# Matrix equation

1. Jun 3, 2015

### Appleton

1. The problem statement, all variables and given/known data
Find the two numerical values of λ such that

$\left(\begin{array}{cc}4&3\\1&2\end{array}\right) \left(\begin{array}{cc}u\\1\end{array}\right) \left(\begin{array}{cc}u\\1\end{array}\right)$

Hence or otherwise find the equations of the two lines through the origin which are invariant under the transformation of the plane defined by

$\left(\begin{array}{cc}x\prime\\y\prime\end{array}\right) = \left(\begin{array}{cc}4&3\\1&2\end{array}\right) \left(\begin{array}{cc}x\\y\end{array}\right)$

2. Relevant equations

3. The attempt at a solution
I believe $\left(\begin{array}{cc}4&3\\1&2\end{array}\right)$ represents a non uniform scale and shear. If λ is a numerical value it can only scale uniformly which suggests there is no solution to the initial equation. However, my text book tells me the 2 numerical values are 5 and 1.

I skipped this first part of the question and found the two invariant lines by setting $y=mx+c$ equal to $y\prime=mx\prime+c$. If someone could help me understand the first part of the question I would be very appreciative.

2. Jun 3, 2015

### BvU

Hi App,

Can you write out the two equations that follow from the first matrix multiplication ? Eliminating $\lambda$ first seems the easiest to me; then the two values for u give the book values for $\lambda$.

3. Jun 3, 2015

### Ray Vickson

The question is asking you to find the eigenvalues $\lambda_1, \lambda_2$ of the matrix
$$A =\pmatrix{4&3\\1&2}$$
and to show that the eigenvectors of $A$ have the form
$$\pmatrix{u\\1}$$
See, eg., http://tutorial.math.lamar.edu/Classes/DE/LA_Eigen.aspx .

4. Jun 3, 2015

### HallsofIvy

Staff Emeritus
The equation $\begin{pmatrix}4 & 3 \\ 1 & 2 \end{pmatrix}\begin{pmatrix} u \\ 1 \end{pmatrix}= \lambda\begin{pmatrix} u \\ 1 \end{pmatrix}$ is the same as the two equations $4u+ 3= \lambda u$ and $u+ 2= \lambda$. That second equation is the same as $u= \lambda- 2$. Replace u in the first equation with $\lambda- 2$ to get an equation in $\lambda$.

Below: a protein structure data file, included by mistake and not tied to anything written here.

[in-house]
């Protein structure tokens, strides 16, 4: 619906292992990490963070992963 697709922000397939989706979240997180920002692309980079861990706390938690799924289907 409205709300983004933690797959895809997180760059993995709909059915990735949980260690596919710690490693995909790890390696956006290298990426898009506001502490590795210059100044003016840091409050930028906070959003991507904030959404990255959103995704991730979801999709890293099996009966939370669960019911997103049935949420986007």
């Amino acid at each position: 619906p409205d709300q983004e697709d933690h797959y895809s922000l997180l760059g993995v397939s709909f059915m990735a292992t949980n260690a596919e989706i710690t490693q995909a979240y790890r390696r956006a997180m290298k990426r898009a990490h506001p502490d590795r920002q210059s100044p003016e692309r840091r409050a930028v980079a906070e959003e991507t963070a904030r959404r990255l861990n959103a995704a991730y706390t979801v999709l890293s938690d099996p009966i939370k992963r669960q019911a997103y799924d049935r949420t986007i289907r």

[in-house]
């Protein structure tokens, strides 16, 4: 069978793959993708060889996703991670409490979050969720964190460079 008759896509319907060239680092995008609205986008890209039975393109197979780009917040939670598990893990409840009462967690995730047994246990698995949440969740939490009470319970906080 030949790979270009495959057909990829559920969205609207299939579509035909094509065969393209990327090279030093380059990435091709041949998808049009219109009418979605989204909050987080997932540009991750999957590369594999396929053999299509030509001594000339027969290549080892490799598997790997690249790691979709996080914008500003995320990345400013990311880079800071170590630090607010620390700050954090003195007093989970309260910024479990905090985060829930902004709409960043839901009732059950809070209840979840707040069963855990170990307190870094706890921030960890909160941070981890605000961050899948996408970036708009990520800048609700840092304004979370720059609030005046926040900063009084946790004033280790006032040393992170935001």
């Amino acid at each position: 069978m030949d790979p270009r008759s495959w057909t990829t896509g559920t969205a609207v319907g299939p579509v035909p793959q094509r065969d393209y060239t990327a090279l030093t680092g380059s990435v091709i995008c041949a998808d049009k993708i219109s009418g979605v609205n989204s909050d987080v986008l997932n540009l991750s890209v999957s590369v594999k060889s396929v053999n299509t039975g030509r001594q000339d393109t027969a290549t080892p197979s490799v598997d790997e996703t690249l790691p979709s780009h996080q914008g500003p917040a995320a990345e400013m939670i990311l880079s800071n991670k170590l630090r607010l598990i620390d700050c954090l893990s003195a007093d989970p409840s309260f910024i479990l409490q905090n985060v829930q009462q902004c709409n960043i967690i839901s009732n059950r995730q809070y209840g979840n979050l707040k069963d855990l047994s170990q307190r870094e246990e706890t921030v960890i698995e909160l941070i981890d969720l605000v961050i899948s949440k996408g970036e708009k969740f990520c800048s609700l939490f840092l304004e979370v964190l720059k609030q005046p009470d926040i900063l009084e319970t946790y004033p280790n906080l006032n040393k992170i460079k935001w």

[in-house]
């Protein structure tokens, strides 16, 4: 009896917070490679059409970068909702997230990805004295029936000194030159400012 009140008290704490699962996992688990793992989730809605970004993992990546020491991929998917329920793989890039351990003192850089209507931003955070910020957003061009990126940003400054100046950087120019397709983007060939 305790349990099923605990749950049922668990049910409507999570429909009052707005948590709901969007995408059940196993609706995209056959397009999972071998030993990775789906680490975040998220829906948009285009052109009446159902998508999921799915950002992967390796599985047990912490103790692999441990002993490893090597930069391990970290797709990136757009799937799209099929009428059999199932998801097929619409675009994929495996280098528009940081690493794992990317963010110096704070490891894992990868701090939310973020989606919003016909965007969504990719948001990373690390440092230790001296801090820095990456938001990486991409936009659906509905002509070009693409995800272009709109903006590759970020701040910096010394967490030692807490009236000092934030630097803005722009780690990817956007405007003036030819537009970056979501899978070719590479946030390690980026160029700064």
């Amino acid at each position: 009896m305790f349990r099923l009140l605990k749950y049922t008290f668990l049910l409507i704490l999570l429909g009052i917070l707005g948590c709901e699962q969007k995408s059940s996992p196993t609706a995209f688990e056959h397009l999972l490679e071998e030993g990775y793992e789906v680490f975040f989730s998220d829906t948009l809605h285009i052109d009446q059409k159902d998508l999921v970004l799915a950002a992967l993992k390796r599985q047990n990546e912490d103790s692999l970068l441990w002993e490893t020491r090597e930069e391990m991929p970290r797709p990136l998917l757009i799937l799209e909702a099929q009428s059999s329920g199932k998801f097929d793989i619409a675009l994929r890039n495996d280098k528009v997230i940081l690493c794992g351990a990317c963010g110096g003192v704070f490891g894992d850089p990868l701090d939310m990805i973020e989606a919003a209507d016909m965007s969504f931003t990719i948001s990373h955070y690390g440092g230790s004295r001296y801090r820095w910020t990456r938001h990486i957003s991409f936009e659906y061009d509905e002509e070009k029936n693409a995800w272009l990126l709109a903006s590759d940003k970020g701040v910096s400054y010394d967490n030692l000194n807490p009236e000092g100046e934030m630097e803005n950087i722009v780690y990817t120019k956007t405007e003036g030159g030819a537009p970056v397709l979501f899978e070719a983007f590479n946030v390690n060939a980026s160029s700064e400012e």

Last edited: Jun 4, 2015
5. Jun 4, 2015

### Appleton

Thanks for the help. I guess I wasn't taking into account the fact that u is not constant.

I am still having difficulty understanding how the 2nd part of the question follows from the first. My book has not yet explicitly introduced me to eigenvectors, so I am presuming that the connection can be deduced from very rudimentary matrix principles.

6. Jun 4, 2015

### Ray Vickson

In fact, u is a constant---it is just the case that you don't know its value yet. Ditto for $\lambda$.

Basically, you just need to write down the two equations in $u$ that you get from rows 1 and 2 of your matrix; then you have two equations in the single unknown $u$. (The equations have an undetermined parameter $\lambda$ in them.) In order for these two equations to be consistent, the value (or values) of $\lambda$ must be special, and figuring out these special values is the crux of your problem.

7. Jun 4, 2015

### Staff: Mentor

Yes, it can, which should reinforce what an eigenvector is when it is formally defined.

8. Jun 5, 2015

### Appleton

I think I get it now. So the value of λ is superfluous for the second part of the question, it is only really u that we are concerned with at this stage, since u defines the vectors which, when multiplied by λ define the 2 invariant lines through the origin.